• ... that there is no afterlife, so we must make the best we can of this one.
  • ... that grief, in part, is the manifestation of regret for things left unsaid.
  • ... that science does not have all of the answers, and that religion has far fewer.
  • ... that solipsism is a waste of time and effort.
  • ... that fearing mathematics is as silly as fearing ghosts.
  • ... that the lottery was not intended for people who are good at math.
  • ... that if you go to Las Vegas expecting to lose, you will not come home disappointed.
  • ... that you should split a pair of 10s once in your life, just for the thrill of it.
  • ... that Abraham Lincoln was our greatest president, not because he was perfect, but because he was aware of his faults.
  • ... that patriotism is more than just flag waving.
  • ... that you can support the troops without supporting the policies that put them in harm's way.
  • ... that there is no greater liberty that can be exercised in civilized society than to vote, and no greater waste of that liberty than not to do so.
  • ... that the foundation of an ethical lifestyle is answering the question, "what difference would it make if everyone behaved the way I do?"
  • ... that to take the attitude that "it's someone else's problem," can be a crime against humanity.
  • ... that a job worth doing is a job worth doing well.
  • ... that honor is, as much as anything else, the ability to admit that someone else might be right when you are wrong and having the courage to say so.
  • ... that extra credit should be awarded for creative use of alliteration.
  • ... that a simile is like a babbling brook next to a metaphor's roaring rapids.
  • ... that irony is not at all like rain on your wedding day.
  • ... that dogs make better companions, but cats are pretty OK, too.
  • ... that a sense of gravity is as important as a sense of humor, but the sense to know when each is called for is far more important than either alone.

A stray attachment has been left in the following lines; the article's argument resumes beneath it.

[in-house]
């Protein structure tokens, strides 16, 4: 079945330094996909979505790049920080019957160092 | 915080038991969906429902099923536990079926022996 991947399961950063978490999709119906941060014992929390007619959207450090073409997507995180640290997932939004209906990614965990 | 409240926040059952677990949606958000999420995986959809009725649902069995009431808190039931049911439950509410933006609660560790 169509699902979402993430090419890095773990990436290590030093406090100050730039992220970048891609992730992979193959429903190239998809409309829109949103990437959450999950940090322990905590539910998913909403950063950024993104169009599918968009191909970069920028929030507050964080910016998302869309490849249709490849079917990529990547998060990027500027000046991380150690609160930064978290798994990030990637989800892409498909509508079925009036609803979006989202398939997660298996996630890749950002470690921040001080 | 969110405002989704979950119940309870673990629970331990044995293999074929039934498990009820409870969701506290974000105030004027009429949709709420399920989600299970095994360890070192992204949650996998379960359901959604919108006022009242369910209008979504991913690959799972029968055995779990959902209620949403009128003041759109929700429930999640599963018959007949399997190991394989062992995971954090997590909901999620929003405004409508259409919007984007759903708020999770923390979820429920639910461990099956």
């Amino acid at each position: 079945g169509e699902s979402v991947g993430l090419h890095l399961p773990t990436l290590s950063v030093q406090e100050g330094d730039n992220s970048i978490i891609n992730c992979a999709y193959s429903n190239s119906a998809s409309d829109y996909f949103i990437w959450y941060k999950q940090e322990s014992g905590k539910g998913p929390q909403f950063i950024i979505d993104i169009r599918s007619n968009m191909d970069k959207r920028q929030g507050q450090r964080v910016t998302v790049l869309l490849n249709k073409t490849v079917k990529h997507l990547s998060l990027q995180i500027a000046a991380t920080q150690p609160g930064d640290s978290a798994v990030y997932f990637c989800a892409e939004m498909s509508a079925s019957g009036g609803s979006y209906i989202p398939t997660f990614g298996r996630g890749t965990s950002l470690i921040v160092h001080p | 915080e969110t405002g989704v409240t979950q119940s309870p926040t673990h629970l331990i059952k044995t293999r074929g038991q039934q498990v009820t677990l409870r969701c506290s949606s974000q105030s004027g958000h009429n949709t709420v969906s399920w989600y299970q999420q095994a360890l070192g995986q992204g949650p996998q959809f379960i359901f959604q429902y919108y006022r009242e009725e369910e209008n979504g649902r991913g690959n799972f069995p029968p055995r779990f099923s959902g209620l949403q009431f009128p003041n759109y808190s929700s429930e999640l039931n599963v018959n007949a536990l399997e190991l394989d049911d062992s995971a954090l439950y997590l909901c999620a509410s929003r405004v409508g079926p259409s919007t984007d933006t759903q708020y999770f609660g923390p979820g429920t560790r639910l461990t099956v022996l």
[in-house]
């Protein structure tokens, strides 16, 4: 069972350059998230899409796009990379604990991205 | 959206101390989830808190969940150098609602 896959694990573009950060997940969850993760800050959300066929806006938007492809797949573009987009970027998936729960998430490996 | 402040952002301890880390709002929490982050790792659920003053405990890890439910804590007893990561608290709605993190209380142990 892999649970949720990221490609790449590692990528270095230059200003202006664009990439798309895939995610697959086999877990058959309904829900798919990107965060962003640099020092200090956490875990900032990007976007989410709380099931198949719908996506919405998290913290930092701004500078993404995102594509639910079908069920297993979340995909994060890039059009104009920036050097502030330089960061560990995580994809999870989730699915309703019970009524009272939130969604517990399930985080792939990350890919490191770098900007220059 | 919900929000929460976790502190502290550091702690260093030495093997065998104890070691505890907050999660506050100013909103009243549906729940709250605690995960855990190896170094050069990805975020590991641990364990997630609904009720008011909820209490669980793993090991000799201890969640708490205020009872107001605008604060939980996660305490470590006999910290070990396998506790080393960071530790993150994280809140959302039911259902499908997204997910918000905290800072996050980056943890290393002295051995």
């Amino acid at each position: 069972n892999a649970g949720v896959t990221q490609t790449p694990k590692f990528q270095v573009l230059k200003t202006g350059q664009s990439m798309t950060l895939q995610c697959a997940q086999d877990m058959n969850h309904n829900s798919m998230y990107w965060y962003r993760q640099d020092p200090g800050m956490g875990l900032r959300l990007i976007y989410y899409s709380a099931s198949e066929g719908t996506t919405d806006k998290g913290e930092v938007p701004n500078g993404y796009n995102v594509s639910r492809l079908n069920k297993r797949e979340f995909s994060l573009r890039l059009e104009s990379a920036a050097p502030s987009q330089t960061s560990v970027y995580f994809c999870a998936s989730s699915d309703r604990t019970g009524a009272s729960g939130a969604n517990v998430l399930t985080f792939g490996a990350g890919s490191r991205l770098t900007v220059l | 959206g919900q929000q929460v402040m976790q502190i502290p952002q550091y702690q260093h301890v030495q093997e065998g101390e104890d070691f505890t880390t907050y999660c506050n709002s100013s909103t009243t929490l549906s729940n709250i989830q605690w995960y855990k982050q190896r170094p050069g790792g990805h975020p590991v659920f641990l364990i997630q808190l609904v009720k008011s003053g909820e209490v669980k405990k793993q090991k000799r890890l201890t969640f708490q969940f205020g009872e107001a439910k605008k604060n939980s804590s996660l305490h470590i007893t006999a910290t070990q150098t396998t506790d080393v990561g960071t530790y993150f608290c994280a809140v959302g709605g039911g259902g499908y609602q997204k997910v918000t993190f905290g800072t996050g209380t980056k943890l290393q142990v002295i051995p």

• ... that I have many friends, but never so many that I could afford to lose even one of them.
  • ... that of all the things you can collect, friends retain their value the longest.
  • ... that I have some of the best friends in the world, and I hope that they can say the same.
  • ... that you don't really know someone until you've observed them sleeping.
  • ... that a life doesn't have to be driven by purpose to have worth.
  • ... that in the game of Life, no one sits on the bench.
  • ... that homilies and platitudes are overrated.
  • ... that the dot races during the 7th inning stretch at the ballpark are rigged.
  • ... that the designated hitter is bad for baseball.
  • ... that driving is a privilege, not a right, and that we would all be safer if that privilege were revoked more often than it is.
  • ... that handicapped parking is for handicapped people, not for people who merely have handicapped tags hanging from their mirrors.
  • ... that language is a social contract drawn up over hundreds of years, and that to take offense at words not meant to offend is as much a breach of that contract as are words that are meant to offend.
  • ... that the news should be about the news, not about the talent show that concluded its season less than 30 minutes before.
  • ... that I'll have another beer.